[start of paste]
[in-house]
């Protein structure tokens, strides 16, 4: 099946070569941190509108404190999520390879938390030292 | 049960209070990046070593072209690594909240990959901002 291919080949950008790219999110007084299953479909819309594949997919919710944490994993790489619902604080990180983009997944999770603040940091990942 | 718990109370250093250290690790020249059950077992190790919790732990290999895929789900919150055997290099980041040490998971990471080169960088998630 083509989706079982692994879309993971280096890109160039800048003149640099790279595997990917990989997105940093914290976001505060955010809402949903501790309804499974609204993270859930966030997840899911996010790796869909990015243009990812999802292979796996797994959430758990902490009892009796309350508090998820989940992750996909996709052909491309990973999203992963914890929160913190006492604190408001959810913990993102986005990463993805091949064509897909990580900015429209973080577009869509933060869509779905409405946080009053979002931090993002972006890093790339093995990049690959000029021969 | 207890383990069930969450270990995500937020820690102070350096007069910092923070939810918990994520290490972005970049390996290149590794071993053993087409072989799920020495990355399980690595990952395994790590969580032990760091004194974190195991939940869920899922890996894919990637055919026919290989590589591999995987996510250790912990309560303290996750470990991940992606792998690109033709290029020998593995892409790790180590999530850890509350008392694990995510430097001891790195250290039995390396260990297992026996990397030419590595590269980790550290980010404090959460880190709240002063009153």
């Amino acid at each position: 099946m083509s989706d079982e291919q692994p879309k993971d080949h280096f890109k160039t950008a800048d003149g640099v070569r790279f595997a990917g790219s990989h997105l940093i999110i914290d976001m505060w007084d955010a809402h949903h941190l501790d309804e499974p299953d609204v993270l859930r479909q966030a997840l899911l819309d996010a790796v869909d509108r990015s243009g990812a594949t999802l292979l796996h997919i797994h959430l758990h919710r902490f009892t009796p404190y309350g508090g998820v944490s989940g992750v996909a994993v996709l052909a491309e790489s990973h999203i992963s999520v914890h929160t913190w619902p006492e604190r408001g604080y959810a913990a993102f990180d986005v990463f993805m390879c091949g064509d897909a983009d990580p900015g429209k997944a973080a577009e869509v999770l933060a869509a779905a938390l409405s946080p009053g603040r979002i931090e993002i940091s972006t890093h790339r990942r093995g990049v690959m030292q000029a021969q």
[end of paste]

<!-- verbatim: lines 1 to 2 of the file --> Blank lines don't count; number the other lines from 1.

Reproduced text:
[in-house]
């Protein structure tokens, strides 16, 4: 099946070569941190509108404190999520390879938390030292 | 049960209070990046070593072209690594909240990959901002 291919080949950008790219999110007084299953479909819309594949997919919710944490994993790489619902604080990180983009997944999770603040940091990942 | 718990109370250093250290690790020249059950077992190790919790732990290999895929789900919150055997290099980041040490998971990471080169960088998630 083509989706079982692994879309993971280096890109160039800048003149640099790279595997990917990989997105940093914290976001505060955010809402949903501790309804499974609204993270859930966030997840899911996010790796869909990015243009990812999802292979796996797994959430758990902490009892009796309350508090998820989940992750996909996709052909491309990973999203992963914890929160913190006492604190408001959810913990993102986005990463993805091949064509897909990580900015429209973080577009869509933060869509779905409405946080009053979002931090993002972006890093790339093995990049690959000029021969 | 207890383990069930969450270990995500937020820690102070350096007069910092923070939810918990994520290490972005970049390996290149590794071993053993087409072989799920020495990355399980690595990952395994790590969580032990760091004194974190195991939940869920899922890996894919990637055919026919290989590589591999995987996510250790912990309560303290996750470990991940992606792998690109033709290029020998593995892409790790180590999530850890509350008392694990995510430097001891790195250290039995390396260990297992026996990397030419590595590269980790550290980010404090959460880190709240002063009153």